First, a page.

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Smut Peddlers Find the Modern Punk Rock Formula with ‘Chino’

The introductory paragraph of the Wikipedia page for Smut Peddlers reads, “The Smut Peddlers are notorious in Southern California for their spirited and rowdy live shows, but are virtually unknown outside these confines.” That’s changing. Their newest album, Songs, is making waves with its disillusioned lyrics and classic sound.

Smut Peddlers are not new to the game. Formed in 1993, the punk band has pretty steadily released albums for over two decades. Their debut was the self-released Failure, followed by Freedom and Tarball 2000 in subsequent years. Starting with a slightly hardcore sound, they moved quickly into a more melodic sound. The band remains an aggressive remnant of the last shining years of punk rock.

The band released their newest LP, Songs, last month. Its song “Chino” has earned significant attention and deserves to bring the band onto the radar of any punk fan. It also has a chance to bring other listeners into the world of punk.

“Chino” is a rant by singer John Ransom about the unsustainable high speed of life and the chains of a lifestyle of work and misbehavior. His vocals in the verses are like aggressive, rhythmic talking, reminiscent of Sleaford Mods. “I’m so glad I didn’t O.D., and end up dead,” he says, “Cuz I’d have never learned to play golf or sit down and eat this beautiful spread.” The song is full of that nonchalant punk humor, their style of being facetious to address a problem and argue a point.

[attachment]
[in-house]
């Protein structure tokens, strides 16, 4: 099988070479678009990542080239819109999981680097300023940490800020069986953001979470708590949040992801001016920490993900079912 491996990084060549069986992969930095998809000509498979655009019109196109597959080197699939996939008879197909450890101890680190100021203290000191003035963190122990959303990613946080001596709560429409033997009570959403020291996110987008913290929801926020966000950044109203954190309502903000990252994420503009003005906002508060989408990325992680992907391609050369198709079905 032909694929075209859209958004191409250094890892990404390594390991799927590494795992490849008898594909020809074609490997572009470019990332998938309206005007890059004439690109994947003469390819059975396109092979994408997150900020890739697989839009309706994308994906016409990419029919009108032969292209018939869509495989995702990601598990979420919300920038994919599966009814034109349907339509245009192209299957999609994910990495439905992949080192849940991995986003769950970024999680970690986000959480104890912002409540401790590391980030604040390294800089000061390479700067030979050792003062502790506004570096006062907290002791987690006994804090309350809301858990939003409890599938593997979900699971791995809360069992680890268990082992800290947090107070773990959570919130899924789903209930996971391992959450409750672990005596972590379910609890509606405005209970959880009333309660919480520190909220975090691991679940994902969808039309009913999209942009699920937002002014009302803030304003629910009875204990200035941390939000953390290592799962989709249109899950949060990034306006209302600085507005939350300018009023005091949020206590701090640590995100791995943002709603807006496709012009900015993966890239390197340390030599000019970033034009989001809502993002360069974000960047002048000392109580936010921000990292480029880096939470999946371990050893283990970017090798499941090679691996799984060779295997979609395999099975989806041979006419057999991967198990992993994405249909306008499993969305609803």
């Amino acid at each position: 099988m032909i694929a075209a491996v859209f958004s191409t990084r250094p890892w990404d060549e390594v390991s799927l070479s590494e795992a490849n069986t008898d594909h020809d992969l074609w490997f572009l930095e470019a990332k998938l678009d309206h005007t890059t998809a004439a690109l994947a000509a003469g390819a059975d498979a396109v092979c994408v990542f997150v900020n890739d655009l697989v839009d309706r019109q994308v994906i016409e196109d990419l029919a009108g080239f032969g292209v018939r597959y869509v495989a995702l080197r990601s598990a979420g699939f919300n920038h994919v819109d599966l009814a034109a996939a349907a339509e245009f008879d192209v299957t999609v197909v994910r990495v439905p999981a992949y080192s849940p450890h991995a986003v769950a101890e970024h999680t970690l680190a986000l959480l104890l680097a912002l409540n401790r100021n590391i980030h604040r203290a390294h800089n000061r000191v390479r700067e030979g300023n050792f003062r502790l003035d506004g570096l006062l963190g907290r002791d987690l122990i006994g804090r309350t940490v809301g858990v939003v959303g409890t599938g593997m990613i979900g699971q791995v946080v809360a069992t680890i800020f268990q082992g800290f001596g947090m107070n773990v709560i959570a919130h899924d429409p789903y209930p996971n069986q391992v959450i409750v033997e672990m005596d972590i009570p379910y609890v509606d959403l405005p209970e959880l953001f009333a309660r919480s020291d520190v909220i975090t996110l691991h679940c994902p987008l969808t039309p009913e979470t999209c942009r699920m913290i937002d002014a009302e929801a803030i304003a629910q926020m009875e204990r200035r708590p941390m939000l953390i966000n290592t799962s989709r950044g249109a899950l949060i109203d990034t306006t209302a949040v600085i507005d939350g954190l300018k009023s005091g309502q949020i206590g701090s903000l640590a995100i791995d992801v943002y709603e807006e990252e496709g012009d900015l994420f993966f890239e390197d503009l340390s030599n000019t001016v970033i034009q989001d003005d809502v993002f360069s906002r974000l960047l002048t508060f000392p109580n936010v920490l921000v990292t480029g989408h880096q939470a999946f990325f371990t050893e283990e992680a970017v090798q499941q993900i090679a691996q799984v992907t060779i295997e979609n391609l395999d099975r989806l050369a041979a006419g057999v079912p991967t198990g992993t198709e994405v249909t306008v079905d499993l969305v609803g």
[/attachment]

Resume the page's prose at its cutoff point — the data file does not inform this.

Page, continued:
Over fast guitars and drums—that basic and, arguably, best punk setup—Ransom sings his description of the inescapable, pointless habits of a working life:

But all the kids are going to school

Or working a job, so it’s really cool

We all get to learn a useful trade

We’re gonna blow all our ducats when we get paid

For a nickel a day I do my task

Removing asbestos without a mask.

It’s a pretty hopeless but honest six lines, and they sound so unfortunately accurate. Stop and look, he’s saying, look around. What’s going on?

Lots of punks try to be angry, or dangerous, or political. Smut Peddlers, in this song, go for the sad truth. The lyrics capture a familiar carelessness that can’t be blamed when it’s coming from so deep inside the system of work–money–rules–punishment. The guitar keeps the tone cheerful, another classic punk move, even while the lyrics dip into frustration. The song ends, “I’m gettin’ paroled for the summer y’all / But I’ll catch a new beef and be back in the fall,” while the music powers on without a second’s hesitation. No consideration of the alternatives, no pause for the sad truth; just keep on keeping on.

More from Songs:

The album’s one-word title holds that same carelessness, as if it’s asking, “What’s the point of titling an album, or of anything, really?” It’s a tricky thing to make important, topical statements in an album while keeping a tone of hopelessness. It’s the spoken style of the lyrics that have the potential to bring punk rock back into conversation with the current flag bearers of punk: rap and hip hop. Meanwhile, Ransom references the Dead Kennedys and the band chugs along with their power chords. With “Chino,” they might have found the perfect formula to make punk rock relevant without sacrificing their electric guitars.

Listen to Songs on Apple Music and Spotify.

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